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January 28, 2002 - Image 16

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8B - The Michigan Daily - SportsMonday - January 28, 2002 W
FOREVER BLUE
After more than four decades as Michigan's men's and women's diving coach, Dick Kimball will step down at the end of this season.
By Courtney Lewis and Kyle O'Neill Daily Sports Writers

Wandering down the entranceway
of Canham Natatorium, it is easy to
get lost in a sea of endless memo-
ries.
Photos of past teams line the cor-
ridor, and for the fans who can't help
but notice, these portraits offer a
glimpse of Michigan swimming and
diving history.
But amidst the decades of change
visible on this single wall, there is
one constant - a small wiry man
with intense eyes and a gentle smile:
Men's and women's diving coach
Dick Kimball.
His hair grays as the years pass,
and his wrinkles deepen, but he's
always there.
In 1956, Michigan was blessed
with the arrival of Kimball the ath-
lete. Three years later Michigan had
no problem making Kimball the
coach. And now, after a lifetime of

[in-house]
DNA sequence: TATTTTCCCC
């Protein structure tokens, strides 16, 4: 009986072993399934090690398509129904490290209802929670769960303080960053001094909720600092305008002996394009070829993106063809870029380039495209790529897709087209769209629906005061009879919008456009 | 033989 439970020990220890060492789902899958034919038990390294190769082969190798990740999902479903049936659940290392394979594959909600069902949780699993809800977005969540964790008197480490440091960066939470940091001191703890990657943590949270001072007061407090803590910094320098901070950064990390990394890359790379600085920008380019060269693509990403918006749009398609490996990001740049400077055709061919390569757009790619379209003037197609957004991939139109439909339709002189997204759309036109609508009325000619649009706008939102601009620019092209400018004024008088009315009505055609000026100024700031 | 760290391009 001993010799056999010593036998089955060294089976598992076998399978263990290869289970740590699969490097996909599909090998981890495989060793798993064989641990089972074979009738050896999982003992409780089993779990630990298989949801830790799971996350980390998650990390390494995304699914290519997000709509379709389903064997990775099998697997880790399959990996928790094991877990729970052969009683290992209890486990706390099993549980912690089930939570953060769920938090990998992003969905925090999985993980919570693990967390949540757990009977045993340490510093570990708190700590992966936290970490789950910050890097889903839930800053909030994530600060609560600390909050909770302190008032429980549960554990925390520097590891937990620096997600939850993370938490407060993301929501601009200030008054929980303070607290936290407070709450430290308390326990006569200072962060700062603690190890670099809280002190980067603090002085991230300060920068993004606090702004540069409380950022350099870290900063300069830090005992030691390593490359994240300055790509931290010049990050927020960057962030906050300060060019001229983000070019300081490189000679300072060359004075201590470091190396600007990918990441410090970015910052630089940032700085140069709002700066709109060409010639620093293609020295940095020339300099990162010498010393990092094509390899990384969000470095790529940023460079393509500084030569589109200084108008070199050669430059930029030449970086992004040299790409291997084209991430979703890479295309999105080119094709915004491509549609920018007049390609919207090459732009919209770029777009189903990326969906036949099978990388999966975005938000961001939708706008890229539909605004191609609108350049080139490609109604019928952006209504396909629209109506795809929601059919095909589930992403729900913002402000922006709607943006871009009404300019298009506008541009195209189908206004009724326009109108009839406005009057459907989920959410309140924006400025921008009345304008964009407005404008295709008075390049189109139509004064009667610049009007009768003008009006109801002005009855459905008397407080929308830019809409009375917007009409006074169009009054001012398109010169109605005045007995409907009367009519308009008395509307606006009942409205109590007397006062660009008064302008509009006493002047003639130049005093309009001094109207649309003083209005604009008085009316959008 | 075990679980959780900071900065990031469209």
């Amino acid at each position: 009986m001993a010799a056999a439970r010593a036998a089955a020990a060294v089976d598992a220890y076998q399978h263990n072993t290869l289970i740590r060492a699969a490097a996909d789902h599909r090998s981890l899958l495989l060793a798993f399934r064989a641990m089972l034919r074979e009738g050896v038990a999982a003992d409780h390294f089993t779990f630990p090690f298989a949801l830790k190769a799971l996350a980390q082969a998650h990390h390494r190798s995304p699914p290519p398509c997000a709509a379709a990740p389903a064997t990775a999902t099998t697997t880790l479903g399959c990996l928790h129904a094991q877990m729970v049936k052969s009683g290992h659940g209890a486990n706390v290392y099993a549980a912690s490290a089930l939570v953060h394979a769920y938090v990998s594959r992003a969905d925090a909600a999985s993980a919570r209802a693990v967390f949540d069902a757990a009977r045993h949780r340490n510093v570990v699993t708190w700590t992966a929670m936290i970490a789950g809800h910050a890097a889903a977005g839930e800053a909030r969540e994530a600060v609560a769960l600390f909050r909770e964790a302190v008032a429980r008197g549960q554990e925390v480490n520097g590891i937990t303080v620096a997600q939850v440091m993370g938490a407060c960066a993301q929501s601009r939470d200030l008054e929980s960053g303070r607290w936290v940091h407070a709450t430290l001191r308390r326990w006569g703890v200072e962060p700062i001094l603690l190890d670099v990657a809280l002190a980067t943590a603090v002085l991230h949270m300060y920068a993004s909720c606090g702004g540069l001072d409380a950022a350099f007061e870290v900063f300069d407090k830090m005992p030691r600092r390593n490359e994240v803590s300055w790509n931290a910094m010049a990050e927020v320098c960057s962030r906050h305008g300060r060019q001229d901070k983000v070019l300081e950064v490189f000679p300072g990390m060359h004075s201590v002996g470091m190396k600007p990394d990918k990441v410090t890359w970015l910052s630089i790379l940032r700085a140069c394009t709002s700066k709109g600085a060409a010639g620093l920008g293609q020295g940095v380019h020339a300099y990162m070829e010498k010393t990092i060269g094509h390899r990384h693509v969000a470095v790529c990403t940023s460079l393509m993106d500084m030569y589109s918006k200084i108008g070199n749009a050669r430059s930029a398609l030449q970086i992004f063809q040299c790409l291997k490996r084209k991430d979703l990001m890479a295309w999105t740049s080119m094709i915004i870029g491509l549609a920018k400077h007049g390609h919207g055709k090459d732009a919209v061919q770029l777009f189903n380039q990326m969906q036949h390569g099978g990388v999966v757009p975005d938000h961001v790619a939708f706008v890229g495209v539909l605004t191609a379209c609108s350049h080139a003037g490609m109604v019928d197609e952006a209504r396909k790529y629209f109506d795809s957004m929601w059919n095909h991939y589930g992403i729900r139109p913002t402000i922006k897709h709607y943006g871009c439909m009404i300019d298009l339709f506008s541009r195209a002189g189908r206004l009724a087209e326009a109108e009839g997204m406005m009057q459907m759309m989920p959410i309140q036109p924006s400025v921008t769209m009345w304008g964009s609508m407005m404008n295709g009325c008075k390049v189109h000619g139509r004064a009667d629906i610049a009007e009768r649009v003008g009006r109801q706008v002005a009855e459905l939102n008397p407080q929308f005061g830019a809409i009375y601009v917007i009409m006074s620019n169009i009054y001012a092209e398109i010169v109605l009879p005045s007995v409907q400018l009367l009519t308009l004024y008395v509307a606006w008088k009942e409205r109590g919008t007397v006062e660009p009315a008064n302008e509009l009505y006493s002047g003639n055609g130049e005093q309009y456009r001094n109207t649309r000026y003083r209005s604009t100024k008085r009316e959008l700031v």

irreplaceable tutelage in and out of
the pool, he leaves as Dick Kimball
the legend.
After this season Kimball, 66, will
step down from a job that was given
to him by Fritz Crisler, making him
the last coach who remained from
Crisler's era as athletic director.
Although his love for coaching and
the sport will remain with him
always, the year-round demands of
recruiting were no longer what he
wanted.
Throughout his 43 years of head-
ing the Michigan diving program,
Kimball has had unparalleled suc-
cess. He has been part of 33 Big Ten
champions, and five NCAA champi-
ons - three as a diver and two as
coach. He was named Big Ten Coach
of Year four times, and NCAA
Coach of the year in 1984 and 1988.
Kimball's divers have succeeded
internationally as well - nine win-
ning Olympic medals and four of
those taking home the gold,
But Kimball's mark on the sport
extends well beyond statistics,

awards or even championships.
"He's impacted the way I live my
life," sophomore Jason Coben said.
Coben has undergone a transfor-
mation since his arrival at Michigan.
As a lax freshman, he was over-
whelmed by Kimball's grueling
practice schedule and was not totally
committed to academics.
"I didn't have that hard of a work
ethic," Coben said. "My grades were
slipping. My attitude was basically
(that) I had to dive to keep my schol-
arship. I wanted to go to the
Olympics, but I didn't know how to